(3) Select the 800 cdls/ft² on the Comparalumen and position the camera at the right-hand screen. (4) Rotate the RANGE switch to the 10.4’’ position. (5) Place the EXPOSURE-APERTURE MODE switch in APERTURE position. (6) Press the remote shutter trip button and read the aperture in the relative stops, on the meter. (7) Return the EXPOSURE - APERTURE MODE switch to the center (RESET) position. NOTE : If a meter reading goes off scale (greater than +1 stop), press the +1 stop pushbutton on the electronics module and read the meter, adding +1 stops to whatever the meter is indicating.
4. Light Leak Tester (Figure 3-8) Caution : When using the light leak tester, always hold the fixture so the camera is in the uppermost position witgh the lens pointing down. There is no latching device on the fixture and the camera could slide off it the fixture were pointed down. The light leak tester consists of two checks : the static test (with the camera in the mirror down or viewing position) and the dynamic test (with the
COMPARALUMEN LIGHT LEVELS TABLE 800 cdls/ft²
Move the center switch on the Comparalumen to the right to illuminate the right (high level) screen, No filters are used for the 800 cdls/ft² level. Proceed as for the 800 cdls/ft² level, but insert both filters (one stop down and two stops down) into the slot above the right (high level) screen. Move the center switch to the left to illuminate the left (low level) screen. No filters are used for the 50 cdls/ft² level. Proceed as for the 50 cdls/ft² level, but insert both filters (one stop down and two stops down) into the slot above the right (low level) screen.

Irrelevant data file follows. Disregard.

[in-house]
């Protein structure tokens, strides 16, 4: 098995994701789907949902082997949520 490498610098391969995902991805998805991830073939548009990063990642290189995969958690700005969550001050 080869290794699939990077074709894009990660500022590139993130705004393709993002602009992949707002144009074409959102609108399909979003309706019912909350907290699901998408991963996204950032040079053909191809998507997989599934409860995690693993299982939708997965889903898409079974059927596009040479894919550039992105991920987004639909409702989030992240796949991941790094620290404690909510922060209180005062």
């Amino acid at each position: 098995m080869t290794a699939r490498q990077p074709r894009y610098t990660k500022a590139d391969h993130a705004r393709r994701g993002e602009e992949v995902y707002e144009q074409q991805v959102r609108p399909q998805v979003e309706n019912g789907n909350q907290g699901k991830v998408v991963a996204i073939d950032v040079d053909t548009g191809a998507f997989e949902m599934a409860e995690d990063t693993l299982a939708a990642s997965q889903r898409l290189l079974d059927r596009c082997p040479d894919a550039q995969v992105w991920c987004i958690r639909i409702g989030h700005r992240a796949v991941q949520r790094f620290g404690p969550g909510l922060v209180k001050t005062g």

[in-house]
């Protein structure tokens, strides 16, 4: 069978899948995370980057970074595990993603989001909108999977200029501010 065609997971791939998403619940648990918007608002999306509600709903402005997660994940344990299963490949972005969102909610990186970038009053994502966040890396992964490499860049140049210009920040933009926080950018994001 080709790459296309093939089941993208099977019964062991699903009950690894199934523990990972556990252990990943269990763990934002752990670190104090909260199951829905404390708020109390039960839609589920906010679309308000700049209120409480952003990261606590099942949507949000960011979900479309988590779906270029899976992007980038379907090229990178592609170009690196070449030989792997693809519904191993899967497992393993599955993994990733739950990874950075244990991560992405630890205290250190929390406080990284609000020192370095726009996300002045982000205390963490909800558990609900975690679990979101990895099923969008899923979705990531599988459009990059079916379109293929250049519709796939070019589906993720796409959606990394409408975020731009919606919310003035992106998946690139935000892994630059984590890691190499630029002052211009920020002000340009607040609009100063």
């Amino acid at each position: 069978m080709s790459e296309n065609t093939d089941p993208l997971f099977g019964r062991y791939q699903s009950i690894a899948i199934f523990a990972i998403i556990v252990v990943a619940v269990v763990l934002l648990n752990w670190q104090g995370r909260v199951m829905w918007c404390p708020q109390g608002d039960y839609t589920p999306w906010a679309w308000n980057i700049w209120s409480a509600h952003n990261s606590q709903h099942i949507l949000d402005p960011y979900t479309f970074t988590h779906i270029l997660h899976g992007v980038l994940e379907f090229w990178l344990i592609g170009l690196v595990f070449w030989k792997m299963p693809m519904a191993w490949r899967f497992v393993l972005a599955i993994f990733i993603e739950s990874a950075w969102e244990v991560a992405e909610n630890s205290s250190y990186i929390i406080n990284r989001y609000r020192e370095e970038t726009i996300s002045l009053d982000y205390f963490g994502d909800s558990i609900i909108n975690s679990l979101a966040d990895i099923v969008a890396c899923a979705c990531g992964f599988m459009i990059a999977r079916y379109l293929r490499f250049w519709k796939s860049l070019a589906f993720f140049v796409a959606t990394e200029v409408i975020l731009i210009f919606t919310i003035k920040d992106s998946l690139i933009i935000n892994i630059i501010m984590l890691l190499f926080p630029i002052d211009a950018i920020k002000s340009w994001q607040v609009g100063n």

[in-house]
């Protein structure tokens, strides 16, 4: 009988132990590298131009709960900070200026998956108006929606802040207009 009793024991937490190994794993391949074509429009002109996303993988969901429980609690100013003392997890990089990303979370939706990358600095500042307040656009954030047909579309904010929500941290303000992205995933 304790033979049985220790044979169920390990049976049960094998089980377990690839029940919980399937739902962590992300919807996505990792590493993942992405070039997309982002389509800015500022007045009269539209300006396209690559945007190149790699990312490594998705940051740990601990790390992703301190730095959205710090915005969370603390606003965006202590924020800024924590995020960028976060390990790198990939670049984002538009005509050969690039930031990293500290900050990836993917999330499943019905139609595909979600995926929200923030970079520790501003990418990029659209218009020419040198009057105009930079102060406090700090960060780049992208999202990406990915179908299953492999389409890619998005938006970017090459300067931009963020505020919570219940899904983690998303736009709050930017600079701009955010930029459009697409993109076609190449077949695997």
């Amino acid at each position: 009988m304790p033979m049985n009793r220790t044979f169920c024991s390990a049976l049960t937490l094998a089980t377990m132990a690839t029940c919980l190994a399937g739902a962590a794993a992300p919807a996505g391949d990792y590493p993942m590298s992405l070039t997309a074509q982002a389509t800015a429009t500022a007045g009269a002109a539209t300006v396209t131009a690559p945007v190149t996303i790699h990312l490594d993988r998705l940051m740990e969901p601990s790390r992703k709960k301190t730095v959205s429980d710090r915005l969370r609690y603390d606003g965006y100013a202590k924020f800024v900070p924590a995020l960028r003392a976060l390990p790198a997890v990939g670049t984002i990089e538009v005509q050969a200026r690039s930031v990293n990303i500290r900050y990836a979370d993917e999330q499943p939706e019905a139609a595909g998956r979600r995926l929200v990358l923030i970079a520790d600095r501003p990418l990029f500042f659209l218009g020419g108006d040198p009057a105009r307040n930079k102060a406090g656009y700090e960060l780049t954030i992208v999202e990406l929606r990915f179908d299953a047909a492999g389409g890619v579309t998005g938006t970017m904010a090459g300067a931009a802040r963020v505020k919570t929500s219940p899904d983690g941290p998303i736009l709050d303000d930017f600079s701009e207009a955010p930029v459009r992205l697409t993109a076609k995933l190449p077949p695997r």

NOTE : On some Comparalumens it has been found necessary to reverse the filters when used to reduce the 50 cdls/ft² to 6.25 cdls/ft². In this case the filters are labeled so that the proper label (100 or 6.25) must facing the operator when the filters are used. Caution : To avoid possible delamination of the filters, do not leave the Comparalumen on at 100 cdls/ft² any longer than necessary. It should not be on any longer than the minute or two needed to check the camera.
Light leak test system
camera in the mirror up picture taking position). (Both of these tests must be done in a darkened aera.) a. Static tests (1) Erect the camera and remove the front cover assembly. Close S7. (2) Turn on the power supply and insert the light leak fixture into the camera film compartment. The camera should run through the dark slide eject cycle. (3) Darken room. (4) Press and hold the fixture trigger. (5) Examine the camera from all angles, looking for light leaks. Note the location of any light leaks and continue below with the dynamic test. (Leak are most likely at the hinge aera between the inner frame and mirror cover and at the boot tab aera). b. Dynamic tests (1) Cover the photocell lens and trip the shutter. With the photocell lens coveredn, the mirror should stay in the raised (picture taking) position long enough to perform the dynamic light leak test, approximately 13 - 28 seconds. (2) Press and hold the fixture trigger. (3) Examine the camera for light leaks. Gently flex the boot while looking for leaks. Note the location of any light leaks. (You may see a small amount of light in the aera where the boot joins the shutter housing. This is light emanating from the substrate and is normal.) Allow the camera